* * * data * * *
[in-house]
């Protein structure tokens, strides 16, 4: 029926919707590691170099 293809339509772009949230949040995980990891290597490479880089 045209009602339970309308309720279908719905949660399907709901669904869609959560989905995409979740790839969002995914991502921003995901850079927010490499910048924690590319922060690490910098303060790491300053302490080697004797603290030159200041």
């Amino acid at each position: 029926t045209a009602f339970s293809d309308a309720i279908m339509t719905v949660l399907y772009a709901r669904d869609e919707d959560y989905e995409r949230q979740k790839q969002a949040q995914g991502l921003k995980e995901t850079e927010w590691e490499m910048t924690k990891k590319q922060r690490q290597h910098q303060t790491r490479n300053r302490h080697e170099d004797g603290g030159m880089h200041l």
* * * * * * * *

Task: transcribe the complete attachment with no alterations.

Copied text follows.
[in-house]
């Protein structure tokens, strides 16, 4: 029926919707590691170099 293809339509772009949230949040995980990891290597490479880089 045209009602339970309308309720279908719905949660399907709901669904869609959560989905995409979740790839969002995914991502921003995901850079927010490499910048924690590319922060690490910098303060790491300053302490080697004797603290030159200041």
């Amino acid at each position: 029926t045209a009602f339970s293809d309308a309720i279908m339509t719905v949660l399907y772009a709901r669904d869609e919707d959560y989905e995409r949230q979740k790839q969002a949040q995914g991502l921003k995980e995901t850079e927010w590691e490499m910048t924690k990891k590319q922060r690490q290597h910098q303060t790491r490479n300053r302490h080697e170099d004797g603290g030159m880089h200041l």